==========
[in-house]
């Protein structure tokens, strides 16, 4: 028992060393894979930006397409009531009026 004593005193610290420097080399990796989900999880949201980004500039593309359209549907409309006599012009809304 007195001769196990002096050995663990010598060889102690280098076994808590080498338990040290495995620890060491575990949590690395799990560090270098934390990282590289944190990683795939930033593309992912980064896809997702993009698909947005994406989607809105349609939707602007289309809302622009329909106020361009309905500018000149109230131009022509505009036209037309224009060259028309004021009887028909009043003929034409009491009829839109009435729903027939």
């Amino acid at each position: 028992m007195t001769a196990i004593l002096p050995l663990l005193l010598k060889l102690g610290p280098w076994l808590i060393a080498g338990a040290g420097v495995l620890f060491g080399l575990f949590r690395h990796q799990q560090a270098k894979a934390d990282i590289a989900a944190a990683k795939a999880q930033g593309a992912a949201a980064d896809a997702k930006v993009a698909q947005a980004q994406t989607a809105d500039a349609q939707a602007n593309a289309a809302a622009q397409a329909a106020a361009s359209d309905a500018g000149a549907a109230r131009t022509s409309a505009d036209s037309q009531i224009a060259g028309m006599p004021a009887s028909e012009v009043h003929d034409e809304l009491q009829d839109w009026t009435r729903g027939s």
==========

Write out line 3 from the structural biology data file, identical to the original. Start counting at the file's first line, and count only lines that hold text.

């Amino acid at each position: 028992m007195t001769a196990i004593l002096p050995l663990l005193l010598k060889l102690g610290p280098w076994l808590i060393a080498g338990a040290g420097v495995l620890f060491g080399l575990f949590r690395h990796q799990q560090a270098k894979a934390d990282i590289a989900a944190a990683k795939a999880q930033g593309a992912a949201a980064d896809a997702k930006v993009a698909q947005a980004q994406t989607a809105d500039a349609q939707a602007n593309a289309a809302a622009q397409a329909a106020a361009s359209d309905a500018g000149a549907a109230r131009t022509s409309a505009d036209s037309q009531i224009a060259g028309m006599p004021a009887s028909e012009v009043h003929d034409e809304l009491q009829d839109w009026t009435r729903g027939s």